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Henry COWELL (1897-1965)
Dynamic Motion and The Five Encores to Dynamic Motion (1916) [12:50]
Sway Dance (1956) [2:14]
Two Woofs (1928) [1:41]
Hilarious Curtain-Opener [4:24]
Caoine [4:22]
Rhythmicana (1938) [6:45]
Irishman Dances [1:05]
Scherzo/It Isn’t It (1922) [1:42]
Fairy Bells (1928) [3:36]
Sinister Resonance [2:58]
Three Irish Legends (1917-22) [11:54]
Stacey Barelos (piano)
rec. 30 June - 2 July 2008, University of Wisconsin-Madison, Madison, Wisconsin.
CENTAUR RECORDS CRC 3185 [53:14]

There is so much music by Henry Cowell that the likelihood of duplication, at least with his works for piano, appears to be hardly any kind of a problem so far. Looking on the MusicWeb International site there is one live demonstration and some discs from Naxos mixing piano with chamber works, and even an online search elsewhere failed to bring up much in the way of alternatives to the works in Stacey Barelos’s superbly recorded and supremely well played collection.

Following lines initiated by the likes of Charles Ives and Percy Grainger, Henry Cowell belongs amongst that relatively rare breed of composers who are genuinely avant-garde. Cowell pioneered techniques such as piano clusters and plucking the strings, and a physical way of playing which remains a staple of some improvisers today. What we have here is a well-chosen selection of works which demonstrate sincerely off the wall creativity and also a certain popular pragmatism which resulted in some surprisingly pleasant music. Sway Dance for instance, is the kind of approachable but intriguing little etude which would easily suit one of your graded examination board selections. The same goes for pieces like Caoine and Irishman Dances, the folk elements of which are clear for all to hear.

Humour is another strong element in these pieces, the children’s miniatures Two Woofs entertaining with a light, rhythmic touch which approaches jazz but avoids stereotype. The Hilarious Curtain-Opener is more humorous in its title, its contrasting sections and gentle stride left hand having something of the circus in it, but no real belly laughs. These pieces have a fascinatingly European quality to them - a kind of filtered Gottschalk which has sluiced back and forth over the Atlantic more than once.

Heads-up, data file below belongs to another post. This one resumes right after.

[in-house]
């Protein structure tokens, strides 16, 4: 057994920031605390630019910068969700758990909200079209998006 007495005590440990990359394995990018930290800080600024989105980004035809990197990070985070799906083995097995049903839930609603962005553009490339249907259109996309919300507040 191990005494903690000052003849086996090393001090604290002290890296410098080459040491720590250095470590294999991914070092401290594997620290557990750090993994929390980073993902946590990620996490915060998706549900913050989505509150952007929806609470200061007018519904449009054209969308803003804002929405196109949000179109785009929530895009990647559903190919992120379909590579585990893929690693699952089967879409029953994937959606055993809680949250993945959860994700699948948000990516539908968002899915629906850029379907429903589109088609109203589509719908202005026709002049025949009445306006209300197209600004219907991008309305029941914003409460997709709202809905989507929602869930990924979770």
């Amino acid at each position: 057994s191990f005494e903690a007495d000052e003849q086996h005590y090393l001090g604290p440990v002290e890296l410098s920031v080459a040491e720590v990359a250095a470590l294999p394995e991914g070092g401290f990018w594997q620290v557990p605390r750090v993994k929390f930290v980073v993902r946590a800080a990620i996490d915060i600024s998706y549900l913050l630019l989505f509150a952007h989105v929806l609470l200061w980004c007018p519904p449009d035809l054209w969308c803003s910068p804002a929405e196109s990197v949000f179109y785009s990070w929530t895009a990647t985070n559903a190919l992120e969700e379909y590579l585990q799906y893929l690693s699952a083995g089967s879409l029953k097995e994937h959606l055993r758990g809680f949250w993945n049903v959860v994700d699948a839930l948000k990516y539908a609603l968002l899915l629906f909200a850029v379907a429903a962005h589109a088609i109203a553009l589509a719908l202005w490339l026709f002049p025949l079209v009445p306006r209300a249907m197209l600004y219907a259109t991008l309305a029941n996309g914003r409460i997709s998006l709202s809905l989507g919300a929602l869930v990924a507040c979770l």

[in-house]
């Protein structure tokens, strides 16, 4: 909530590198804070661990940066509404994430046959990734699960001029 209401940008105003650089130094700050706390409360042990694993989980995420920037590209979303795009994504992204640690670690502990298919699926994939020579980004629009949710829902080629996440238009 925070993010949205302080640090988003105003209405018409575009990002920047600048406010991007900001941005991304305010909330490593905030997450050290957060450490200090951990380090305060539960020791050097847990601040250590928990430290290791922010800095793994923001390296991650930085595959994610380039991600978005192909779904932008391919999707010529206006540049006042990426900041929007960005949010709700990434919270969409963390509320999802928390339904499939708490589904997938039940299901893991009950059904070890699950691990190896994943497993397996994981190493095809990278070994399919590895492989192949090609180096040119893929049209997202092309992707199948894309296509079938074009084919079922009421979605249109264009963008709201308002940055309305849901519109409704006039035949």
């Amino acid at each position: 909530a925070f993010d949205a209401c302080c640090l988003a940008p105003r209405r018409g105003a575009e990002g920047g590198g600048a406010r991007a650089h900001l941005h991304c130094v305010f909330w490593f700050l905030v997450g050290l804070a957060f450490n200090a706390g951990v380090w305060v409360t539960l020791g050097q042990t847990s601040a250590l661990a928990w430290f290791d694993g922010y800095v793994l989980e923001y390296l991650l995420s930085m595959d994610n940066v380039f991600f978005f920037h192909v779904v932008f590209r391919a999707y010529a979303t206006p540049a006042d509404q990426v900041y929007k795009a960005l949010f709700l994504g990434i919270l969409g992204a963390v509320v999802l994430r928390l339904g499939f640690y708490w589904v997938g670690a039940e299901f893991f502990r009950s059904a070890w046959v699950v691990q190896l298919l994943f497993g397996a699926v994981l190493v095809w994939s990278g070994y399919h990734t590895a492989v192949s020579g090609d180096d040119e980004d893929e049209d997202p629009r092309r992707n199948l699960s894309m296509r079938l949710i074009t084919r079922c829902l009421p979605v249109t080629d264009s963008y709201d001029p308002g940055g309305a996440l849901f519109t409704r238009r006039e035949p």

Those aforementioned clusters appear in the six movements of Dynamic Motion and the Five Encores to Dynamic Motion, the massive variety of sonorities in the opening celebrated in a kind of variation form in the remaining movements. The booklet notes usefully enlighten us as to the reasons for some of these movements, for instance with music suggested by overhearing high and low voices in a Chinese laundry, and that the London Times described it as ‘the world’s loudest piano music’. Not connected with Cowell’s invention the rythmicon, the first movement of Rhythmicana has a surprising romantic feel to it, suggesting a Rachmaninov whose middle three fingers had been taped together. The piece as a whole has an exploratory and ‘post-ism’ feel to it which could place it anywhere in the 20th century, though I suspect there are few who would shout out ‘1938!’ in a blind audition.

Innovations galore can be found in the remaining works, with Scherzo/It Isn’t It rich in clusters and pungent strangeness, and Sinister Resonance working on damped strings, which creates atmospheric harmonics and unusual resonances inside the piano. The final trilogy, Three Irish Legends, opens with The Tides of Manaunaun; “a tone picture of primeval chaos” which builds a massive crescendo of sound from the lower registers, while a fairly innocent folk tune floats above. Further exotic sounds are created in the luminous The Hero Sun, and The Voice of Lir is another surprisingly elemental monument to sonority, an amazing creation for the early 1920s.

If you are interested in piano music and the course of 20th century musical history then you owe it to yourself to become acquainted with the remarkable worlds created by Henry Cowell. This is an excellent place to start, or to extend your knowledge of one of contemporary music’s underrated figureheads, in a well-documented, superbly produced and performed recording.

Dominy Clements 




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